If it hasn’t happened to you yet, it will:
You’re working with library code – say, GNUTLS. You’ve dug around and installed all the prerequesites, and the libraries are all set up. You’re all ready to get to work…
But the documentation doesn’t match the headers you have. It turns out that all the documentation matches the newest version of the library, which you can’t get with apt. So you install the newest version from scratch – no problem.
Then it’s time to get to work. Unfortunately, there isn’t much example code available, so you have to figure it out from the sources. And the sources you have, well…
Only some of the functions are fully documented, and they use terms and structures that you’ve never seen before. You have to guess which page of documentation has the function you want, but it’s a toss-up how the internals actually work. Do you pass in a pre-allocated buffer, or can the function allocate the space required – it’s ambiguous from the wording you can understand.
There are basically two ways to deal with this scenario:
Open source Method – Get the Source
If you’re reasonably skilled at reading code (which you should be), you can pull the sources and walk through them. With Ctags, this is a fairly managable solution:
- Pull the sources
- Run ctags in the base directory
- Use vi -t <function_name> to find a function you’re concerned about (from the headers)
- Using ] and ^t (CTRL-T), walk through until you’re satisfied
- Experiment with what you find
This method has a steep learning curve on the library as you learn where functions tend to live and how they string together, but with a few test programs you can usually get whatever you’re looking for. This is what I’ve had to do working with gnutls, which will be the subject of a few posts in the near future.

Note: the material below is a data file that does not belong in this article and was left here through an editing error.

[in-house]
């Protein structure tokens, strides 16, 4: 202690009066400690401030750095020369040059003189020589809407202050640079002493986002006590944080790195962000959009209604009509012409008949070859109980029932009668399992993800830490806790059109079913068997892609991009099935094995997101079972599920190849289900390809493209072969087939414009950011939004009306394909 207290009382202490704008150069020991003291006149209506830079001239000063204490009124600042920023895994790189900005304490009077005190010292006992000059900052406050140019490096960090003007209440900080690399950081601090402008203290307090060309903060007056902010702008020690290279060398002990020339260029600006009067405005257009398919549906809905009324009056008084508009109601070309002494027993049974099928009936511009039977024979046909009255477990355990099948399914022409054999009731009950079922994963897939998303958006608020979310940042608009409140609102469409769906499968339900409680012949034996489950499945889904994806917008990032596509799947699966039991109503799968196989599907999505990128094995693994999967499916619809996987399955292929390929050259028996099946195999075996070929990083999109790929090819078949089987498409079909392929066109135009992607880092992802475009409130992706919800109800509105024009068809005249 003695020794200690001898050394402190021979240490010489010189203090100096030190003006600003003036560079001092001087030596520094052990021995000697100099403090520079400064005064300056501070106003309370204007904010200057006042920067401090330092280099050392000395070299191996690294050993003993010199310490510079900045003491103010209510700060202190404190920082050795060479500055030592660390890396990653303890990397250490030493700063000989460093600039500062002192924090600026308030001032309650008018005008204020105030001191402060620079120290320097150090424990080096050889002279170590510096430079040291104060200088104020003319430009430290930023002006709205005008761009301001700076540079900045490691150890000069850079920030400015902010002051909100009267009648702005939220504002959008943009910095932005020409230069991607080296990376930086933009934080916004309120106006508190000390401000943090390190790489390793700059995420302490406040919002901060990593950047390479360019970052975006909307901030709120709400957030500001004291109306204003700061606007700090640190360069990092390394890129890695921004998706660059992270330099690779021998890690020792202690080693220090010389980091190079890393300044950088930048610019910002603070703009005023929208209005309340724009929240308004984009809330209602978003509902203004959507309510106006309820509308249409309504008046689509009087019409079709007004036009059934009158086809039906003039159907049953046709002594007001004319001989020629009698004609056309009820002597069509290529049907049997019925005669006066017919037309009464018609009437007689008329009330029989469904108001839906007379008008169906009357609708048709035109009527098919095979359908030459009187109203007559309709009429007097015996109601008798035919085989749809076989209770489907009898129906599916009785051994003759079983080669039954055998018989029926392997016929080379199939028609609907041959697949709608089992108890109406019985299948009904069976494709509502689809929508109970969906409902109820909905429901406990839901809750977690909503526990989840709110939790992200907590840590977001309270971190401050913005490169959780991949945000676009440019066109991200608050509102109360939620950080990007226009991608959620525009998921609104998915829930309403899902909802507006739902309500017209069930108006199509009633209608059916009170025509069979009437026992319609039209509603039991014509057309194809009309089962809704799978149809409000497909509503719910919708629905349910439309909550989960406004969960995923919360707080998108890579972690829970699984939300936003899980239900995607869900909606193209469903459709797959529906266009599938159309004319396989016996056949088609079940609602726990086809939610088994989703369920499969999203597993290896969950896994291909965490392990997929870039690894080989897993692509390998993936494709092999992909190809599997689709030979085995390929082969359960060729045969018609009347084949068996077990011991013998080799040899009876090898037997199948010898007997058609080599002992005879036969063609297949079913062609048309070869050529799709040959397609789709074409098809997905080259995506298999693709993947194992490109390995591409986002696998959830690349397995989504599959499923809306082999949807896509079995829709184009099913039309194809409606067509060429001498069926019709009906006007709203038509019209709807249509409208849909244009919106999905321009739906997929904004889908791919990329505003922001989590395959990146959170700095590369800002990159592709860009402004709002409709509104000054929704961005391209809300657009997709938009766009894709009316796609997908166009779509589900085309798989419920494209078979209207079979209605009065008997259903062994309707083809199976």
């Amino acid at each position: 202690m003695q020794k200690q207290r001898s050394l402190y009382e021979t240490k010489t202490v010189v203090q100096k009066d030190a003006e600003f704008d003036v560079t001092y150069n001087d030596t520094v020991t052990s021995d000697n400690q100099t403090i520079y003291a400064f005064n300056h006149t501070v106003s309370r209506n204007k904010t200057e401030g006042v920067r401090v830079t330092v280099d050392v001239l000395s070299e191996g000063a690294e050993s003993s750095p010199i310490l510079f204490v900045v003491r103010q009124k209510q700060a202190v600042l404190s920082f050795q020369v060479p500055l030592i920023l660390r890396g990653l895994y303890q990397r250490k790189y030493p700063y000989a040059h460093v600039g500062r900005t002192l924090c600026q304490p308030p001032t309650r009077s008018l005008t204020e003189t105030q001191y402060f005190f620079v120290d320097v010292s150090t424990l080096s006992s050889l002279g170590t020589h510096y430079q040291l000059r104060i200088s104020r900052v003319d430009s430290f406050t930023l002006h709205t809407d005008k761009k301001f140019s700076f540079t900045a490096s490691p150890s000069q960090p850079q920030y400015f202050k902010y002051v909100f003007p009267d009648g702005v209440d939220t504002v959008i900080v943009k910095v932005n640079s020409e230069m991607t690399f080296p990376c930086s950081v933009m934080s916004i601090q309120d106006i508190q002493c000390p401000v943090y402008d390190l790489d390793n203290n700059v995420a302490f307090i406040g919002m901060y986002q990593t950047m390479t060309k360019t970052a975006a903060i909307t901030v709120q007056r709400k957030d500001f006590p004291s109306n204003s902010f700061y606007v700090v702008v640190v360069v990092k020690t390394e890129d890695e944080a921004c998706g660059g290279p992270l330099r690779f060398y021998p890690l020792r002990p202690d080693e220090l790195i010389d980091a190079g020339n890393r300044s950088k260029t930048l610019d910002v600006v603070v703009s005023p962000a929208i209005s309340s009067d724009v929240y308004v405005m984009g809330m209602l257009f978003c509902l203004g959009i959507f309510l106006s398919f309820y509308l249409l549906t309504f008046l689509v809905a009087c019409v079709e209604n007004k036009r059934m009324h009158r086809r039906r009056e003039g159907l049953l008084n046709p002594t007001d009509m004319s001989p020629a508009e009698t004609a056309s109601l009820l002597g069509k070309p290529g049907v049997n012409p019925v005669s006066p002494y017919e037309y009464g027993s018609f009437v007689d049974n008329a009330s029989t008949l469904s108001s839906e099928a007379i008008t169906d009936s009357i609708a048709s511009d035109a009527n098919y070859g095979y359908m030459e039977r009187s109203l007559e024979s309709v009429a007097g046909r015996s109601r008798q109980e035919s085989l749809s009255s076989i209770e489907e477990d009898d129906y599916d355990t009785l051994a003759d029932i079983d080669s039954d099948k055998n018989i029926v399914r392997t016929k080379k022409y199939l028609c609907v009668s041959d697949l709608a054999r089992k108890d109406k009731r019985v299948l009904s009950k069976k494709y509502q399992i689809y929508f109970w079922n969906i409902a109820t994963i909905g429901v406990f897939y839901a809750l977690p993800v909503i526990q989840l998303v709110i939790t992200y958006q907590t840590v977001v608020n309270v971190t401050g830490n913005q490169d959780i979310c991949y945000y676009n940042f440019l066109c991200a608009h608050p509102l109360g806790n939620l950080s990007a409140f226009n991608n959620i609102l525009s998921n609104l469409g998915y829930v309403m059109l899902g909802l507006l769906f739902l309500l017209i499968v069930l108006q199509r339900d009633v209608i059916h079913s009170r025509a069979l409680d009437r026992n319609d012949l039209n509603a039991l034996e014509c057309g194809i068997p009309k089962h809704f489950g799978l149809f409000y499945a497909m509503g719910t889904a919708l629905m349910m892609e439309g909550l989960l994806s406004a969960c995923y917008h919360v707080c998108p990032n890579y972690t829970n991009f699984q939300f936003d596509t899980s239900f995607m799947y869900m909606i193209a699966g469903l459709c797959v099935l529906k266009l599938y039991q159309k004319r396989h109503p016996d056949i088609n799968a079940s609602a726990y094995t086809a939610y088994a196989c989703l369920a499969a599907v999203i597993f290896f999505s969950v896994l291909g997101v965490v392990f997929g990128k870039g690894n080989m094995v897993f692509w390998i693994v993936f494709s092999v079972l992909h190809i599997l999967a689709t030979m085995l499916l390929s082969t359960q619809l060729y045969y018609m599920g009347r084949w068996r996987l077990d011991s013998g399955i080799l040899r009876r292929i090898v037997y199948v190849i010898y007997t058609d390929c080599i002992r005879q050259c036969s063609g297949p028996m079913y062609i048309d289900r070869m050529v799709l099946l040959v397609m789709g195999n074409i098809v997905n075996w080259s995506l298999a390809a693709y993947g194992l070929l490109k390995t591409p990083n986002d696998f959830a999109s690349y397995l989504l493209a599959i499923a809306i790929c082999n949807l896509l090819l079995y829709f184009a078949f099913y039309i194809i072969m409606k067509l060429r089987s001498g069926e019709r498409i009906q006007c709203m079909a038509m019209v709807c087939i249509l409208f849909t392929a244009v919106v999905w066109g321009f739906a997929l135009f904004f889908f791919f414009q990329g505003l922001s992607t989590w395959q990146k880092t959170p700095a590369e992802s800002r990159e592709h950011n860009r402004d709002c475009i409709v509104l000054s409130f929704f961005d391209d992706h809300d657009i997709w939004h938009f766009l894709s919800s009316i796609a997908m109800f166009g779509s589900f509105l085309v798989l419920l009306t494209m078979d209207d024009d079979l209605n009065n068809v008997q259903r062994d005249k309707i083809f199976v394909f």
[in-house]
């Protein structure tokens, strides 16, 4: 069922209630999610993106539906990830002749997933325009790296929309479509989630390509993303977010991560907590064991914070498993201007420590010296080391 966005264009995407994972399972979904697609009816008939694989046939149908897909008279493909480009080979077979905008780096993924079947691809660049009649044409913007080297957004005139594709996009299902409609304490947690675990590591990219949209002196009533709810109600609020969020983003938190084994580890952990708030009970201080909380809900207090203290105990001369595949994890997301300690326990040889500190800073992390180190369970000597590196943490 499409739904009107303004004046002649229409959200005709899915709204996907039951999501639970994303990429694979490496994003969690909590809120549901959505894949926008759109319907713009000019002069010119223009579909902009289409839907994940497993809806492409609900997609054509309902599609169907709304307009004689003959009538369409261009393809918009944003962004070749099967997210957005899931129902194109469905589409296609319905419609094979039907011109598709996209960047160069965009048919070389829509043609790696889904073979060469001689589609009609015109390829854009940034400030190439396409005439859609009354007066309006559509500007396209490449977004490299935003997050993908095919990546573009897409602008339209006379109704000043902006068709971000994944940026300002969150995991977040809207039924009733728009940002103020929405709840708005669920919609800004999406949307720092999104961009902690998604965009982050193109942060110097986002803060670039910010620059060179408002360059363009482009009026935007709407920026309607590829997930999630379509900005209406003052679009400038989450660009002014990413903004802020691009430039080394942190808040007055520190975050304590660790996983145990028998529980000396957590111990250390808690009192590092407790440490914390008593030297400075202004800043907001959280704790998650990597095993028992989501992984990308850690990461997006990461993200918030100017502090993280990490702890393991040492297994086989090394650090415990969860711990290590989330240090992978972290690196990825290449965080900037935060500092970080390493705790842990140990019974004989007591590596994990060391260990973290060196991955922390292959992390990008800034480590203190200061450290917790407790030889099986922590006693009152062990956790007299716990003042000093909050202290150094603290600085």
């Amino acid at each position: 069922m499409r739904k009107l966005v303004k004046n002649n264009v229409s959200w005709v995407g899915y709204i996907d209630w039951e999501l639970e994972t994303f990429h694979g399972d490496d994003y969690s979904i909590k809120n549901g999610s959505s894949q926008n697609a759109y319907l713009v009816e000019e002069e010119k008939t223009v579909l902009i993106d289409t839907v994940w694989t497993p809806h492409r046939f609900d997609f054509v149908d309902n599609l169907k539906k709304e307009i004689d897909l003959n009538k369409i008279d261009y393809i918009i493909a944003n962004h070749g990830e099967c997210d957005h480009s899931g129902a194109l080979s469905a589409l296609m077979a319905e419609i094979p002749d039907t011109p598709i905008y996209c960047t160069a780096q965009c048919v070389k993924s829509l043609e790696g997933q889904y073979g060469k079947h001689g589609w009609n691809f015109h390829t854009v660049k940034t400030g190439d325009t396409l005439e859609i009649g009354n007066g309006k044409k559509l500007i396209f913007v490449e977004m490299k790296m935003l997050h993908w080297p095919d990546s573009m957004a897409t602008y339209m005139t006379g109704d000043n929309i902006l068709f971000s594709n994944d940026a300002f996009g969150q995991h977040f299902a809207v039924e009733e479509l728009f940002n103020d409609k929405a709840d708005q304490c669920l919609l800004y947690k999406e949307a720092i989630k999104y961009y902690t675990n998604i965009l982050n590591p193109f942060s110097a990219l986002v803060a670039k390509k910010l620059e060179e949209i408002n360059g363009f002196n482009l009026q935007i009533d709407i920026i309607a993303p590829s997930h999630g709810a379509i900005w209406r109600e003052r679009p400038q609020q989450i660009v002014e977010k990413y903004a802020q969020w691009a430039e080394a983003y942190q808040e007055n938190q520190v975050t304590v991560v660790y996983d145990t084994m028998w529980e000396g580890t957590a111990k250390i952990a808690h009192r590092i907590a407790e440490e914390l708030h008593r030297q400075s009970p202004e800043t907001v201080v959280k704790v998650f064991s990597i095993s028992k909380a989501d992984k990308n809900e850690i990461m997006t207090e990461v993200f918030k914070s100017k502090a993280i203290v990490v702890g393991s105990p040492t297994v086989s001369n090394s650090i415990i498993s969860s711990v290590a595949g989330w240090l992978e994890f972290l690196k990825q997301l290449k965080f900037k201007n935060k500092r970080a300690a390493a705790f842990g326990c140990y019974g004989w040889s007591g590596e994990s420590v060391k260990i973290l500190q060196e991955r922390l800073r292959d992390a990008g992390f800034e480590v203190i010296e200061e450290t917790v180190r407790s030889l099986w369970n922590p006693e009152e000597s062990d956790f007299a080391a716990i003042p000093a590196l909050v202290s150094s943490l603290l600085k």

This method also allows you to de-obscure typedef-ed structures, which can be valuable for figuring what values you’re working with and how they fit together. Wherever possible, this is the best solution to a bad scenario.
Closed source method – experiment
This is the worst-case scenario. Depending on how bad the documentation is, it might be worth forgoing it entirely, which means working with a black box. (Fortunately, I’ve not yet had to deal with this scenario, but they do come up).
You will build small test programs. Lots of small test programs, each testing a different piece of the larger puzzle.
You will run gdb over everything that faults for any reason.
You will dig through all the headers looking for functions to play with, and you will play with them.
It takes a long time, and you’re never 100% sure that your solution is the best one, but at least you can get a functional program in the end.
There’s no good way to redeem poorly-documented code outside of documenting it yourself, but you can prevent others from having to struggle this way:
Leave breadcrumbs in your sources so that others can follow the logic more easily.
Use a tool like Doxygen, which produces useful HTML documentation and leaves useful commentary in your sources and headers.
If possible, make your sources open and available. If not possible, double-down on your available documentation to head off all the questions that users WILL ask.
Provide examples of common and uncommon uses for your functions. Ideally, you want the examples to cover every function in your library and explain the functionality and purpose of each structure.
And, very importantly, use a standard convention for naming all your functions and structures.